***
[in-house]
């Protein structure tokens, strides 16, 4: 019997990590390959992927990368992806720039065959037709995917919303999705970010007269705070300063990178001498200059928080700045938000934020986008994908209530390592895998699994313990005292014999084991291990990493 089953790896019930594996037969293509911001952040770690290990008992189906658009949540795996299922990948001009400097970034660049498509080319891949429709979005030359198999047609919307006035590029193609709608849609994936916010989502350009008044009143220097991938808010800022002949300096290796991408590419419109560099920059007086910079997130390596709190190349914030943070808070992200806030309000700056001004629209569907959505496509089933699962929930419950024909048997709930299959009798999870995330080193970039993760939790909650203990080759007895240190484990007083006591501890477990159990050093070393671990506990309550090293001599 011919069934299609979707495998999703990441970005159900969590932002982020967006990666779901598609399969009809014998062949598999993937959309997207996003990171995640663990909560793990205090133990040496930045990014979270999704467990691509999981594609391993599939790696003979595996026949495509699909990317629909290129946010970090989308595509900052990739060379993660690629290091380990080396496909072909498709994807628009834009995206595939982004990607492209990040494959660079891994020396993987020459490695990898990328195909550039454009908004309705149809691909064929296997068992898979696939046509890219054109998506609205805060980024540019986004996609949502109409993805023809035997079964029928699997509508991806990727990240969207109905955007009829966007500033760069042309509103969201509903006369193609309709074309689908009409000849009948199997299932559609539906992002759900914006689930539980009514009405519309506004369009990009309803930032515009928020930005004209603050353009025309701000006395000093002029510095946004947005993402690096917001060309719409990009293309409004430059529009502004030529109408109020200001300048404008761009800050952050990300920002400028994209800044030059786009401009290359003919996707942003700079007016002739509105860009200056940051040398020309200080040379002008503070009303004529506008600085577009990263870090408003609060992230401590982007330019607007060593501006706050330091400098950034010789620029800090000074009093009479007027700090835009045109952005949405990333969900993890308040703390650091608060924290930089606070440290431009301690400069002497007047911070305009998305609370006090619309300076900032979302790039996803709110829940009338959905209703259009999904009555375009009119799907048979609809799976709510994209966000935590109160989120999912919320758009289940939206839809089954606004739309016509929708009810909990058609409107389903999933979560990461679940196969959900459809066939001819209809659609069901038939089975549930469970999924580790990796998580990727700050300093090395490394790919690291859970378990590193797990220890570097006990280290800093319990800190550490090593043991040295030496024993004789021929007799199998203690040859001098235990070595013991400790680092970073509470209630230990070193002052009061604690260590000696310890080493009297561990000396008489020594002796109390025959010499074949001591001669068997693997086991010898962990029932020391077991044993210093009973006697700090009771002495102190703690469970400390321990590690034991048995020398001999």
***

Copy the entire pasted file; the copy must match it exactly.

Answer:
[in-house]
């Protein structure tokens, strides 16, 4: 019997990590390959992927990368992806720039065959037709995917919303999705970010007269705070300063990178001498200059928080700045938000934020986008994908209530390592895998699994313990005292014999084991291990990493 089953790896019930594996037969293509911001952040770690290990008992189906658009949540795996299922990948001009400097970034660049498509080319891949429709979005030359198999047609919307006035590029193609709608849609994936916010989502350009008044009143220097991938808010800022002949300096290796991408590419419109560099920059007086910079997130390596709190190349914030943070808070992200806030309000700056001004629209569907959505496509089933699962929930419950024909048997709930299959009798999870995330080193970039993760939790909650203990080759007895240190484990007083006591501890477990159990050093070393671990506990309550090293001599 011919069934299609979707495998999703990441970005159900969590932002982020967006990666779901598609399969009809014998062949598999993937959309997207996003990171995640663990909560793990205090133990040496930045990014979270999704467990691509999981594609391993599939790696003979595996026949495509699909990317629909290129946010970090989308595509900052990739060379993660690629290091380990080396496909072909498709994807628009834009995206595939982004990607492209990040494959660079891994020396993987020459490695990898990328195909550039454009908004309705149809691909064929296997068992898979696939046509890219054109998506609205805060980024540019986004996609949502109409993805023809035997079964029928699997509508991806990727990240969207109905955007009829966007500033760069042309509103969201509903006369193609309709074309689908009409000849009948199997299932559609539906992002759900914006689930539980009514009405519309506004369009990009309803930032515009928020930005004209603050353009025309701000006395000093002029510095946004947005993402690096917001060309719409990009293309409004430059529009502004030529109408109020200001300048404008761009800050952050990300920002400028994209800044030059786009401009290359003919996707942003700079007016002739509105860009200056940051040398020309200080040379002008503070009303004529506008600085577009990263870090408003609060992230401590982007330019607007060593501006706050330091400098950034010789620029800090000074009093009479007027700090835009045109952005949405990333969900993890308040703390650091608060924290930089606070440290431009301690400069002497007047911070305009998305609370006090619309300076900032979302790039996803709110829940009338959905209703259009999904009555375009009119799907048979609809799976709510994209966000935590109160989120999912919320758009289940939206839809089954606004739309016509929708009810909990058609409107389903999933979560990461679940196969959900459809066939001819209809659609069901038939089975549930469970999924580790990796998580990727700050300093090395490394790919690291859970378990590193797990220890570097006990280290800093319990800190550490090593043991040295030496024993004789021929007799199998203690040859001098235990070595013991400790680092970073509470209630230990070193002052009061604690260590000696310890080493009297561990000396008489020594002796109390025959010499074949001591001669068997693997086991010898962990029932020391077991044993210093009973006697700090009771002495102190703690469970400390321990590690034991048995020398001999």